One of the most controversial decisions in Daredevil’s history — and often derided as one of the worst — was to change Daredevil’s costume in Dardevil #321, the third issue of the ambitious “Fall From Grace”. Abandoning the now-classic red costume he had worn since Daredevil #7, writer D.G. Chichester and penciler Scott McDaniel designed a new costume that provided armored protection against the heavier hitting bad guys with whom Matt was contending. The result can speak for itself.
Plainly, Matt was getting serious. Then and now, I unapologetically love this costume. I recognize it has flaws, some silly 90s affectations that perhaps haven’t aged well, but, there is a lot to enjoy here.
Color Scheme/Design: First off, the new color scheme is infinitely more interesting than either of Daredevil’s previous two costumes. A costume composed entirely of one color is about as boring as it gets. Even characters who are entirely red like Mephisto, Surtur, or Red Hulk actually have other colors in play at the same time. Traditionally, Daredevil is simply a red body stocking with a tiny blotch of pink at his lower face. By contrast, look at the way the red accents pop against the blue-gray background color on the new costume! I think the designs on the arms are beautiful and intimidating for reasons I can’t explain at all. Even the white/light gray shoulders and wrists add to the overall interesting color dynamic. And menacing red eyes are always a win.
Armor Shape: Second, the rather subtle manner in which Daredevil’s shape is changed makes him a much more physically imposing figure. His chest and shoulders bulge powerfully. I’m not sure if having his billy club on his forearm is more or less convenient than having it on his leg, but I think it’s a better look from a purely aesthetic standpoint. While slightly bulkier, Daredevil’s lines are still lithe and graceful.
Practicality: Third, putting Daredevil in some real armor just makes so much damned sense. After getting his rear kicked a hundred times, you’d think Matt would have had this brainstorm considerably earlier. How many other non-super-powered heroes who routinely fight big bad guys don’t wear armor? Batman and Punisher aren’t that stupid. Admittedly, body armor can limit movement, possibly negating one of Daredevil’s greatest strengths. But, as evidenced by this costume, there is a happy compromise between armor and mobility. Additionally, thanks to the darker color scheme, this costume is considerably more useful in Daredevil’s typical night environment than his bright red one. (Even the disappointing Daredevil film saw the need to darken Matt’s costume to a deep red to make it work at all.)
Logo: Fourth, has Daredevil’s logo ever looked better? The design is basically the same as it has ever been, but now it pops off the costume. If one is going to have a logo, there seems no reason that it should be barely noticeable. This one certainly doesn’t suffer from that problem.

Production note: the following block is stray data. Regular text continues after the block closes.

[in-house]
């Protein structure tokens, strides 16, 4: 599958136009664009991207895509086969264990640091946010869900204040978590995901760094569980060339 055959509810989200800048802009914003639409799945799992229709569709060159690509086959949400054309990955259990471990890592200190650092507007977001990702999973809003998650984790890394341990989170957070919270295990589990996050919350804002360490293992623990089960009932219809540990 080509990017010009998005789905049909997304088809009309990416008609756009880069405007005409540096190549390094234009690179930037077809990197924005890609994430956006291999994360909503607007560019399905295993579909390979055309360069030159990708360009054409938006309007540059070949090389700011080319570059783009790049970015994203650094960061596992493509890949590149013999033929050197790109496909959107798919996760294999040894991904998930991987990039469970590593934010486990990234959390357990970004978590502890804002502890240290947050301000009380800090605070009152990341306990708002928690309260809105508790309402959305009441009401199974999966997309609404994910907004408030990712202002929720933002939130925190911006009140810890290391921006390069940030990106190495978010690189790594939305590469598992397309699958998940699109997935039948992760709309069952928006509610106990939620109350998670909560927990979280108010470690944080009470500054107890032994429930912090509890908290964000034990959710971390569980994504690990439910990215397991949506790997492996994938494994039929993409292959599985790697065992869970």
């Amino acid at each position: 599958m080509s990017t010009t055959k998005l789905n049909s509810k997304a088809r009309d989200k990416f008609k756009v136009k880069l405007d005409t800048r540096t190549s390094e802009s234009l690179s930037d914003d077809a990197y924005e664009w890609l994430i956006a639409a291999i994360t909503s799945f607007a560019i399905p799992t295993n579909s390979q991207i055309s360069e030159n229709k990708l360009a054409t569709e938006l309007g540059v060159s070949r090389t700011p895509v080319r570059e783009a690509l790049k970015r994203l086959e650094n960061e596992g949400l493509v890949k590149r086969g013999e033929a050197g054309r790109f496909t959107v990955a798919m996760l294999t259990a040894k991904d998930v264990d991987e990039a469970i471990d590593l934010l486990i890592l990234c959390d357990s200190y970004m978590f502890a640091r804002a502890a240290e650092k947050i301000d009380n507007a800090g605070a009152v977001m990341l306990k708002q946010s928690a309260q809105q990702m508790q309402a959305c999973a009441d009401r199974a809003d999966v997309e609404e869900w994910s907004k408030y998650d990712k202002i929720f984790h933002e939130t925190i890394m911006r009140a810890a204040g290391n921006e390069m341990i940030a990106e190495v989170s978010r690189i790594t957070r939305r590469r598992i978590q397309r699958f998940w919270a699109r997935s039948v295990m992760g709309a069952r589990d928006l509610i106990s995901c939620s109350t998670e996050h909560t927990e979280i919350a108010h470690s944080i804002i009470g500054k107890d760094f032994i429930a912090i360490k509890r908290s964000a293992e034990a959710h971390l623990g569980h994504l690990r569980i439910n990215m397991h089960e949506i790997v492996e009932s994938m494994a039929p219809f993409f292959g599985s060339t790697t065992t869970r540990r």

Overall: While very different from the original two costumes, I do not see this costume and wonder who it is: it is obviously still Daredevil. Whatever the essential nature of a Daredevil costume may be, I think the armored Daredevil preserved it. (I suspect this may be the point that I lose everyone on.)
Legs: I’ve got nothing here. I have no idea what’s going on with the spiky things on the outsides of his legs, nor the strange knee pads. This is the only part of the costume that makes me scratch my head a bit. There must be a better option, though I like the intent to break up Daredevil’s monochromatic color scheme.
Sadly, the armored Daredevil costume did not last terribly long (it was shown torn to shreds in Daredevil #345) and has never been seen again. Even Matt’s Shadowland-era costume, which drew comparisons, had little in common with this much busier outfit. Perhaps this costume was doomed by the fact that it simply didn’t seem to look nearly as good when anyone other than Scott McDaniel drew it. Others seem to agree with me on that point, as noted in this snippet from Kuljit Mithra’s truly excellent interview with Chichester, McDaniel, and inker Hector Collazo for the 15th anniversary of “Fall From Grace”.
Mithra: I’ve always felt that no one could really draw DD in his new costume better than Scott [McDaniel]. . . it just looked wrong when others drew it.
Chichester: That was the tragic flaw of the damn thing! Whether it was a nod to the silly biomimetic conceit, or just ’cause he designed it, Scott had the toughness of the thing flow out of the character. It always looked and felt very fluid and organic. Everyone else seemed to interpret it as “armor”, and never bothered to think it through one pencil line further. Then it was stiff and limiting, as if it was affixed outside the man. I wouldn’t be surprised if someone had actually gone and drawn rivets on the thing. . . .
McDaniel: Like Dan [Chichester], all I see now are the flaws in my work, so I think it’s overly generous to say I drew the suit better than anyone! But Dan articulated the idea well — the suit was to be a flexible part of the man, not a crusty add-on. As long as DD’s body line was made graceful, the suit worked. Supple, but tough as nails.
Considering how much Scott McDaniel’s style has changed over the last 17+ years, I don’t think even his return to Daredevil would save this costume from the dust bins of history. Alas, alas! There must be someone else out there who loves this thing as I do, right? Right?